Browse Prior Art Database

Workload optimized multi tenant cluster file system for cloud applications Disclosure Number: IPCOM000210139D
Publication Date: 2011-Aug-26
Document File: 1 page(s) / 126K

Publishing Venue

The Prior Art Database


Archival and enterprise content management solutions in the cloud are typically priced on GB of customer data per month - hence they are very storage cost sensitive. Offering a scale out - multi tenant capable storage subsystem is essential for cloud services to be competitive. Traditionally different technologies such as SAN and NAS have been used for storing archived objects and high IOPS objects such as full text indexes and databases. As these multi tier models do not scale well in the cloud, are usually not multi tenant capable and very costly and new approach is needed for Multi Tenant Cloud Services. The approach described uses a Cluster file system such as IBM GPFS and wide striping to meet all requirements at much lower complexity and price point.

This text was extracted from a PDF file.
This is the abbreviated version, containing approximately 100% of the total text.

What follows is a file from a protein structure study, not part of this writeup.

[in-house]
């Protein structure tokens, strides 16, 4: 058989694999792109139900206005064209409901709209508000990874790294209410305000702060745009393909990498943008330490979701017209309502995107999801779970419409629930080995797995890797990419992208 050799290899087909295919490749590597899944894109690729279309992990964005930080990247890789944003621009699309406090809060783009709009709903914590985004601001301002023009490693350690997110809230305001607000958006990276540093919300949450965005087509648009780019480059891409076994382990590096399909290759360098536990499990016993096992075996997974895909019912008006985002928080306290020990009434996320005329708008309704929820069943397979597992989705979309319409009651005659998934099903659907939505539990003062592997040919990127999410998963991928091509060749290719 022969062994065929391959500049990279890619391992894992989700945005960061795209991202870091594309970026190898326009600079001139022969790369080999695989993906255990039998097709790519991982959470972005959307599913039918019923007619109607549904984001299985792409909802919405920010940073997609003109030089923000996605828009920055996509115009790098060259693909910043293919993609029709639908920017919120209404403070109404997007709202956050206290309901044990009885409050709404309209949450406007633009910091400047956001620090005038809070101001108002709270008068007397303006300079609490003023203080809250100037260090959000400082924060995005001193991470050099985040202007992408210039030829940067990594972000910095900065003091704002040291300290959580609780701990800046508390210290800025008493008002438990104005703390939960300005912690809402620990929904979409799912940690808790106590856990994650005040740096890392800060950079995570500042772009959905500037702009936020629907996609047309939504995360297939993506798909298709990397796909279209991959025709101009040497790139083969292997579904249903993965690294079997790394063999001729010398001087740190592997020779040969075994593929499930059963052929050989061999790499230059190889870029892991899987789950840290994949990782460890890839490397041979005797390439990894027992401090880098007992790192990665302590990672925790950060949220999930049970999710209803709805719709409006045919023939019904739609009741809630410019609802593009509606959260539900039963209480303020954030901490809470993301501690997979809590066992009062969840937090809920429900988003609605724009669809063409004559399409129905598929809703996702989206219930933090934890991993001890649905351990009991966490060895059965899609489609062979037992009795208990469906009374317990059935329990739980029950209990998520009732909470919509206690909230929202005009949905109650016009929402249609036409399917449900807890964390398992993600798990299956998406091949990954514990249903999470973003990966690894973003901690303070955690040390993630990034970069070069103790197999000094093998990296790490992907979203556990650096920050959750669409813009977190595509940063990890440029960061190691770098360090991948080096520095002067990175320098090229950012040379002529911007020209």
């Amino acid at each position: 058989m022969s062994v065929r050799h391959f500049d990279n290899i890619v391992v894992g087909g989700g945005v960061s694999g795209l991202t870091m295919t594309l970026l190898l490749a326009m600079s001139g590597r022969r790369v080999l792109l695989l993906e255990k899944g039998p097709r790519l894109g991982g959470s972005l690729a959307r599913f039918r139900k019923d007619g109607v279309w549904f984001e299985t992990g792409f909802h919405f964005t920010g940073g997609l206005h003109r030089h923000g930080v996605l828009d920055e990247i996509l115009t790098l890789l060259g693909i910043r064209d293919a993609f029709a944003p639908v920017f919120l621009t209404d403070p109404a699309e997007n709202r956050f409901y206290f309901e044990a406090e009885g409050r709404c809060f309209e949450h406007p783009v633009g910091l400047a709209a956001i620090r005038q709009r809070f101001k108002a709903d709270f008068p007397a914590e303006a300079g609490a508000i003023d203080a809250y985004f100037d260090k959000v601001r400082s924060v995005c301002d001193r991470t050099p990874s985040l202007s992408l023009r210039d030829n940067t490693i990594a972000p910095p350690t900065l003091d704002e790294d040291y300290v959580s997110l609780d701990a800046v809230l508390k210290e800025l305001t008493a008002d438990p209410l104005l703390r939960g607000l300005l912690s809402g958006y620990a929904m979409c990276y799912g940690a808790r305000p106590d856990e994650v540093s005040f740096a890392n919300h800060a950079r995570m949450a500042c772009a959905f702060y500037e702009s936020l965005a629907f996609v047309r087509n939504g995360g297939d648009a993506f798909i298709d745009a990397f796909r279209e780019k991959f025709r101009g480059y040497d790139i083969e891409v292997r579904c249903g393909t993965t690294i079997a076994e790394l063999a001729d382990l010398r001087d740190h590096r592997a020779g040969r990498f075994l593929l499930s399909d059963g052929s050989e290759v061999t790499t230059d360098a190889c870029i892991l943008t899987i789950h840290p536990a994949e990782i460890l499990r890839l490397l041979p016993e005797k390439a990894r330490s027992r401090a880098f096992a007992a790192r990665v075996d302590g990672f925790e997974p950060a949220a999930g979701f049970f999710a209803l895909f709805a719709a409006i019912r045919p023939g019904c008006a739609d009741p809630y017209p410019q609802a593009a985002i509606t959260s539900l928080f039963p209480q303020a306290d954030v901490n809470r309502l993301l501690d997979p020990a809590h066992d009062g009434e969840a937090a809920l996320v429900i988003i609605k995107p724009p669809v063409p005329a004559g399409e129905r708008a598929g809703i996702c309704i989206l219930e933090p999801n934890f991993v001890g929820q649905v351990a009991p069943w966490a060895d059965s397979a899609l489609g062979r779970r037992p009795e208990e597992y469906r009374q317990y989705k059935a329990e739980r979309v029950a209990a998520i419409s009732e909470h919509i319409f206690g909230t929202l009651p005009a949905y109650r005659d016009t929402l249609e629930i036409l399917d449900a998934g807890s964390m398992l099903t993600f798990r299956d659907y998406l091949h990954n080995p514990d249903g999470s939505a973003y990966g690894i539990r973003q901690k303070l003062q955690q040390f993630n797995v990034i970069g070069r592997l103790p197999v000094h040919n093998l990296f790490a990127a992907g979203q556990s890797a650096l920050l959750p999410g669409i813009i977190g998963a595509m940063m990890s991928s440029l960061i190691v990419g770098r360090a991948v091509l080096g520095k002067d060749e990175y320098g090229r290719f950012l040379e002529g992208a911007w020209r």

Page 01 of 1

Workload optimized multi tenant cluster file system for cloud applications

The idea is a design for a workload optimized usage of cluster file systems (i.e. IBM GPFS). On top of the workload optimization the concept of file sets is used to isolate tenant data - this allows for a very cost effective model of just a very small number of file systems while still being able to address the data isolation requirement of multi tenancy. One very important aspect to reduce the costs is the usage of only one kind of storage model and tier: very high density slower rotation disk drives (e.g. 2 TB SATA disks). The essential design point is that most of the capacity (i.e. 80%) is used for dormant archived data and that about 20% of each spindle is used for high performance data. Using this concept with wide striping of a cluster file system ensures cheap storage and yet high performance because all data is striped across all disks. If more performance or more capacity is needed one simply needs to add more disks to meet both requirements.

(This page contains 00 pictures or other non-text object)